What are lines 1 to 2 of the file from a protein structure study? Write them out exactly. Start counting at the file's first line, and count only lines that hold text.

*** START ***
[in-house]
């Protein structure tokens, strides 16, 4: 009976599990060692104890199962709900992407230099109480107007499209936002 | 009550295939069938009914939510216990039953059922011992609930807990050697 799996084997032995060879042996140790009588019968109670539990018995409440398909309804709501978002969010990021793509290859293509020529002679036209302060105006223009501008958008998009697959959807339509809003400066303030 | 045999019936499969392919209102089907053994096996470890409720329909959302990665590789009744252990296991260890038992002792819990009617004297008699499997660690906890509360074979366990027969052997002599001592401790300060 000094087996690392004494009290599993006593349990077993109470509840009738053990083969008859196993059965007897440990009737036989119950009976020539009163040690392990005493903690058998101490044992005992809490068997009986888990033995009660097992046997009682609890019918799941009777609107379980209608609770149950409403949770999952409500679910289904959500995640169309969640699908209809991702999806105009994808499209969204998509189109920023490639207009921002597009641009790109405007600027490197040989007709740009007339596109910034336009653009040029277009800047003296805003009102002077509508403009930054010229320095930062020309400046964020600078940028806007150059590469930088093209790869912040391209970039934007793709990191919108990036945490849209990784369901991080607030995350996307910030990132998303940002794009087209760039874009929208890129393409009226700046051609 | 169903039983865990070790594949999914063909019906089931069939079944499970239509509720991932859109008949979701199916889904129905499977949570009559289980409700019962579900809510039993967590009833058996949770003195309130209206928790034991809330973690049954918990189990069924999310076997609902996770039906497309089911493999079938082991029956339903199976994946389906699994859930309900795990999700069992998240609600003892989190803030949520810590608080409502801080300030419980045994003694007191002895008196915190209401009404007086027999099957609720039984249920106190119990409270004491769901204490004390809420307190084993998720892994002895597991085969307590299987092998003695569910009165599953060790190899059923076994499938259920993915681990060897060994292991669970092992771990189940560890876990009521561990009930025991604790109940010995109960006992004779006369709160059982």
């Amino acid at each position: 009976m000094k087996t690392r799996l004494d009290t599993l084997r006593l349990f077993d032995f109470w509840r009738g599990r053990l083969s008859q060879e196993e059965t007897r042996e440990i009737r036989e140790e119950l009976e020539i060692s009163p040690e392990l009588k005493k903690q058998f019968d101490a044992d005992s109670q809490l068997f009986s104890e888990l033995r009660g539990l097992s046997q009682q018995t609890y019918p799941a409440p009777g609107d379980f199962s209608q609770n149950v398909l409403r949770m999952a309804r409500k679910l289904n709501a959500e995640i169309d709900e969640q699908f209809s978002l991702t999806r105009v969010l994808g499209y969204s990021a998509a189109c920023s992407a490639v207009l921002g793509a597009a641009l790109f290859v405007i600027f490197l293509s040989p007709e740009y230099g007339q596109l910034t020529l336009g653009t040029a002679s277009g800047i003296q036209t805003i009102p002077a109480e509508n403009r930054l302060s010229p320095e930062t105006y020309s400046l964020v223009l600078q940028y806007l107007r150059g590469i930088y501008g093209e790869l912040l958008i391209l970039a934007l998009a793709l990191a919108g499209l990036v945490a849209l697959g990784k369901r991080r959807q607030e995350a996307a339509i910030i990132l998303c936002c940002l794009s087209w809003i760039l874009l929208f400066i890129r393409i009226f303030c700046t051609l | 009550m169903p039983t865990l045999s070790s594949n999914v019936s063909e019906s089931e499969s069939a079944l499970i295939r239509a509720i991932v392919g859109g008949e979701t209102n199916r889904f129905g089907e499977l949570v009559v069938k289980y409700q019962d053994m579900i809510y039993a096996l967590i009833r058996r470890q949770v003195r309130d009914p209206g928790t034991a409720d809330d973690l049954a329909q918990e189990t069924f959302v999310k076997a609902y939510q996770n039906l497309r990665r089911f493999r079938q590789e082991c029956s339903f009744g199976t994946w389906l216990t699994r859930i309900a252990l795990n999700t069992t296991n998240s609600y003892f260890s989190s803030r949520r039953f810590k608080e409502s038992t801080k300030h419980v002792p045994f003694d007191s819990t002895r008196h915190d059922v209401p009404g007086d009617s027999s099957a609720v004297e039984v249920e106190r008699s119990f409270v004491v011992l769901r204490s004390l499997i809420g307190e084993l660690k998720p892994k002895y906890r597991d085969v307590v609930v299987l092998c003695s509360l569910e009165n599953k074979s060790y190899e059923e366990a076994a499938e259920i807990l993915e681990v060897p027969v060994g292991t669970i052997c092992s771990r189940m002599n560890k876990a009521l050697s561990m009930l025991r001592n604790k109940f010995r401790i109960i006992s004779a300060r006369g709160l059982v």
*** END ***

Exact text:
[in-house]
């Protein structure tokens, strides 16, 4: 009976599990060692104890199962709900992407230099109480107007499209936002 | 009550295939069938009914939510216990039953059922011992609930807990050697 799996084997032995060879042996140790009588019968109670539990018995409440398909309804709501978002969010990021793509290859293509020529002679036209302060105006223009501008958008998009697959959807339509809003400066303030 | 045999019936499969392919209102089907053994096996470890409720329909959302990665590789009744252990296991260890038992002792819990009617004297008699499997660690906890509360074979366990027969052997002599001592401790300060 000094087996690392004494009290599993006593349990077993109470509840009738053990083969008859196993059965007897440990009737036989119950009976020539009163040690392990005493903690058998101490044992005992809490068997009986888990033995009660097992046997009682609890019918799941009777609107379980209608609770149950409403949770999952409500679910289904959500995640169309969640699908209809991702999806105009994808499209969204998509189109920023490639207009921002597009641009790109405007600027490197040989007709740009007339596109910034336009653009040029277009800047003296805003009102002077509508403009930054010229320095930062020309400046964020600078940028806007150059590469930088093209790869912040391209970039934007793709990191919108990036945490849209990784369901991080607030995350996307910030990132998303940002794009087209760039874009929208890129393409009226700046051609 | 169903039983865990070790594949999914063909019906089931069939079944499970239509509720991932859109008949979701199916889904129905499977949570009559289980409700019962579900809510039993967590009833058996949770003195309130209206928790034991809330973690049954918990189990069924999310076997609902996770039906497309089911493999079938082991029956339903199976994946389906699994859930309900795990999700069992998240609600003892989190803030949520810590608080409502801080300030419980045994003694007191002895008196915190209401009404007086027999099957609720039984249920106190119990409270004491769901204490004390809420307190084993998720892994002895597991085969307590299987092998003695569910009165599953060790190899059923076994499938259920993915681990060897060994292991669970092992771990189940560890876990009521561990009930025991604790109940010995109960006992004779006369709160059982």